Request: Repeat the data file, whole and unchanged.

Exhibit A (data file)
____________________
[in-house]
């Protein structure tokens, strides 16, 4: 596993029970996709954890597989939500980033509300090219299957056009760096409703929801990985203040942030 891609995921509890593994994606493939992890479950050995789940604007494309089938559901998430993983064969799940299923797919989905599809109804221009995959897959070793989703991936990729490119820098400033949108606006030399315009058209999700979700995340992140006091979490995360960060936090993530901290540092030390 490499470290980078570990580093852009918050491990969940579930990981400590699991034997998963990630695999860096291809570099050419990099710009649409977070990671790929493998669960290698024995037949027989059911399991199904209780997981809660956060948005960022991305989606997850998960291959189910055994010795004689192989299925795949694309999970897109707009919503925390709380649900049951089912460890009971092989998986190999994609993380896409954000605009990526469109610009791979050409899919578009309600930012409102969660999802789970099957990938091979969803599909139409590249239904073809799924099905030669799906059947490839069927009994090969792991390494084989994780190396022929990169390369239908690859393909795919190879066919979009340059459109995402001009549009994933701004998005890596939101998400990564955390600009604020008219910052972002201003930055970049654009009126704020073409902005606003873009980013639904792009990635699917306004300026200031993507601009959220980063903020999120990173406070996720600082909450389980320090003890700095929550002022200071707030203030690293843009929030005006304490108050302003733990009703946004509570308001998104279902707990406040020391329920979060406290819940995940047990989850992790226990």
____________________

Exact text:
[in-house]
């Protein structure tokens, strides 16, 4: 596993029970996709954890597989939500980033509300090219299957056009760096409703929801990985203040942030 891609995921509890593994994606493939992890479950050995789940604007494309089938559901998430993983064969799940299923797919989905599809109804221009995959897959070793989703991936990729490119820098400033949108606006030399315009058209999700979700995340992140006091979490995360960060936090993530901290540092030390 490499470290980078570990580093852009918050491990969940579930990981400590699991034997998963990630695999860096291809570099050419990099710009649409977070990671790929493998669960290698024995037949027989059911399991199904209780997981809660956060948005960022991305989606997850998960291959189910055994010795004689192989299925795949694309999970897109707009919503925390709380649900049951089912460890009971092989998986190999994609993380896409954000605009990526469109610009791979050409899919578009309600930012409102969660999802789970099957990938091979969803599909139409590249239904073809799924099905030669799906059947490839069927009994090969792991390494084989994780190396022929990169390369239908690859393909795919190879066919979009340059459109995402001009549009994933701004998005890596939101998400990564955390600009604020008219910052972002201003930055970049654009009126704020073409902005606003873009980013639904792009990635699917306004300026200031993507601009959220980063903020999120990173406070996720600082909450389980320090003890700095929550002022200071707030203030690293843009929030005006304490108050302003733990009703946004509570308001998104279902707990406040020391329920979060406290819940995940047990989850992790226990």